Ruda (German: Ruda) is a district in the north-west of Ruda Śląska, Silesian Voivodeship, southern Poland. It has an area of 11.9 km2 and in 2006 it was inhabited by 23,134 people.
The village was first mentioned in a Latin document of Diocese of Wrocław called Liber fundationis episcopatus Vratislaviensis from around 1305 as item in Ruda sunt L mansi parvi, de quibus scultetus habet VI), alii deserviunt domino episcopo. Decima de omni grano. Et scultetus solvit ) marcam de molendino suo.. The village belonged initially to the Duchy of Bytom, a fee of the Kingdom of Bohemia, which after 1526 became a part of the Habsburg Monarchy. After the Silesian Wars the area became a part of the Kingdom of Prussia. Between 1816 and 1908 the biggest zinc smelter in Europe, "Carlshütte", operated in Ruda. It was accompanied by numerous other industrial establishments.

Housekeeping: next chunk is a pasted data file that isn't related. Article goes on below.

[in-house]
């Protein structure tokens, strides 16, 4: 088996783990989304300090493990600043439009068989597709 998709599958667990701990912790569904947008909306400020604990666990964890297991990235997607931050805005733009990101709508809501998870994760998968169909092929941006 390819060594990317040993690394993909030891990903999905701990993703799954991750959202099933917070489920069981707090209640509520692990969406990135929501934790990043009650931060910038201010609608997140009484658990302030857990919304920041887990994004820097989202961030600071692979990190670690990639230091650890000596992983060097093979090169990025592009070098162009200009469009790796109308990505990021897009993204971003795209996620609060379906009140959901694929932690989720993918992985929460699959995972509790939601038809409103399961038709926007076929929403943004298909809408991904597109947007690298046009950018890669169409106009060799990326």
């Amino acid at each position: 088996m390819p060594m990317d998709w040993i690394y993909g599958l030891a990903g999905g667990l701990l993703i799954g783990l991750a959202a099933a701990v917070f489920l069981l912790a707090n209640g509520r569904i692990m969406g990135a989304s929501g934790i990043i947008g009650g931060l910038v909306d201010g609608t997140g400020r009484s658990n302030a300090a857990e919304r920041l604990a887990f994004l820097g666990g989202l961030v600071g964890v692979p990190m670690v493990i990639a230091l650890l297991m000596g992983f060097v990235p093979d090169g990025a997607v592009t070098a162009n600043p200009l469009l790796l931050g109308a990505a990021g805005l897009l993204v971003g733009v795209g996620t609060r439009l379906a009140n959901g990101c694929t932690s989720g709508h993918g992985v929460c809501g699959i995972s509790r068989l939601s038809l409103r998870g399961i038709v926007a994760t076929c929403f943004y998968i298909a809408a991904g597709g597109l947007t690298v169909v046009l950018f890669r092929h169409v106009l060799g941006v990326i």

After World War I in the Upper Silesia plebiscite 6,212 out of 10,352 voters in Ruda voted in favour of joining Poland, against 4,105 opting for staying in Germany. Afterwards it became a part of Silesian Voivodeship, Second Polish Republic. It was then annexed by Nazi Germany at the beginning of World War II. After the war it was restored to Poland.
Ruda received town rights in 1939, in effect after World War II. In 1951 Godula, Orzegów and Chebzie were amalgamated with Ruda, and on December 31, 1958 it was merged with the town Nowy Bytom to form the modern Ruda Śląska.